Forecast Discussion:

Our system has side down into Mexico with cold air off into the Gulf of Mexico (Figure 1 and Figure 2).  For today, the trough is still sliding very slowly eastward as a big ridge nudges in from the west (Figure 3).  That spells big warm up soon…

Figure 1: The current surface map from Tuesday PM and the Weather Channel.
Figure 2: The current surface temperatures from Tuesday PM. Remarkable cold ‘circled’ in red.
Figure 3: The 500mb forecast upper air analysis for Wednesday AM. Pink dot is Longmont. Red lines are troughs, blue lines are ridges.Figure 3: The 500mb forecast upper air analysis for Wednesday AM. Pink dot is Longmont. Red lines are troughs, blue lines are ridges.

The longer range forecast:

By the end of the week, the ridge will be in place (even if there is a southern-branch trough/cut-off low over TX/LA) – Figure 4.  We warm quickly as that cold air leaves and is replaced by compressional heating/down slope flow over Colorado (Figure 5).  We may top 60F for highs near Longmont Friday.  The weekend storm still looks like – not much.  A new storm is lurking 10 days out.  We have seen most of these fade out to nothing as the actual day arrives.  I’m not sharpening my snow shovel yet. The dryness continues.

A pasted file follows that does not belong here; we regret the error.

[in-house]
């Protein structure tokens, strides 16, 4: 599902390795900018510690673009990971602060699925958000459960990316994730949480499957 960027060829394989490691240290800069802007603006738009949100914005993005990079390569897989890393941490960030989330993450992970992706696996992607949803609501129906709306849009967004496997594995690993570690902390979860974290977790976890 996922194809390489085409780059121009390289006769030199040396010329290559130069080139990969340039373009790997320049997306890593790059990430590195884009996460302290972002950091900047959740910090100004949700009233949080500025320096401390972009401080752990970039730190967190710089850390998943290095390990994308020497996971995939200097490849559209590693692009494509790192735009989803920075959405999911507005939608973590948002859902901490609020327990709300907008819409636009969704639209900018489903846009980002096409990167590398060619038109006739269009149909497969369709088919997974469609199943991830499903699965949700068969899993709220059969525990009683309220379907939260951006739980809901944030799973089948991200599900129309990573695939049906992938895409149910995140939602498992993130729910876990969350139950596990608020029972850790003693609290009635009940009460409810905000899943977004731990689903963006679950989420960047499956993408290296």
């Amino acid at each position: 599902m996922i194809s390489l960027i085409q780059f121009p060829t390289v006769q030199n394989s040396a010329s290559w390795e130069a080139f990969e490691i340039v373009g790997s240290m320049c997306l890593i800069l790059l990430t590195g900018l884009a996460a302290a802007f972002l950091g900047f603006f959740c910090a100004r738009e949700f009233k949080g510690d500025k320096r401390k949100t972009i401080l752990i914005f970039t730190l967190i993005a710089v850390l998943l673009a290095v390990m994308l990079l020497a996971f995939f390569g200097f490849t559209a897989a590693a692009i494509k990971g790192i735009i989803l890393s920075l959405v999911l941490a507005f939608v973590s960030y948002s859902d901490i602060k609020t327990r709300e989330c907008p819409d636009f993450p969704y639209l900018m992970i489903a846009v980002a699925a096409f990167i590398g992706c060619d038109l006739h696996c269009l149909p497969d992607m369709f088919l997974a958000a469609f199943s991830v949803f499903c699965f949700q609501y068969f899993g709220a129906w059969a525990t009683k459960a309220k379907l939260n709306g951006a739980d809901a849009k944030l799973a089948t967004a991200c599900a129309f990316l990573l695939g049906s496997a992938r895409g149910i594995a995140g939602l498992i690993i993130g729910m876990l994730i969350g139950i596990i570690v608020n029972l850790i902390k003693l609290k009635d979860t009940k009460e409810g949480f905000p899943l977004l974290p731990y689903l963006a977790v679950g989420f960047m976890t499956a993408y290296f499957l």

Figure 4: The 500mb forecast upper air analysis for Friday AM. Pink dot is Longmont. Red lines are troughs, blue lines are ridges.
Figure 5: the graphical forecast for the next 10 days forecast for Longmont, CO from weatherunderground.com
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John Ensworth works from Longmont as the Principle Investigator for the NASA Science Mission Directorate Earth and space science education product review through the IGES (The Institute for Global Environmental Strategies – www.strategies.org) . He is in his 14th year running this review. He is an astronomer (from the 2nd grade onward) and became a meteorologist (in the 5th grade) when a thunderstorm in Arizona rained on his telescope when the weather service had only forecasted a 10% chance of rain. He has college degrees in physics and astronomy and climatology and a graduate degree in meteorology and earth science. He lectures at the Little Thompson Observatory in Berthoud, the Estes Park Memorial Observatory in Estes Park, and for a number of online universities. He built and runs a backyard observatory near Pace and 17th in northeast Longmont where he has lived for 8 years with his wife, daughter, son, and two cats. Invitations to open house nights at this observatory, LTO, and EPMO will be posted with future discussions when they are scheduled. Forecasting severe weather and snow amounts via text lead to this column. He began texting friends about the weather right after the September 2013 flood. The readers of this column will, hopefully, keep him honest in what he ‘thought’ he had forecasted for ‘the most recent’ storm.

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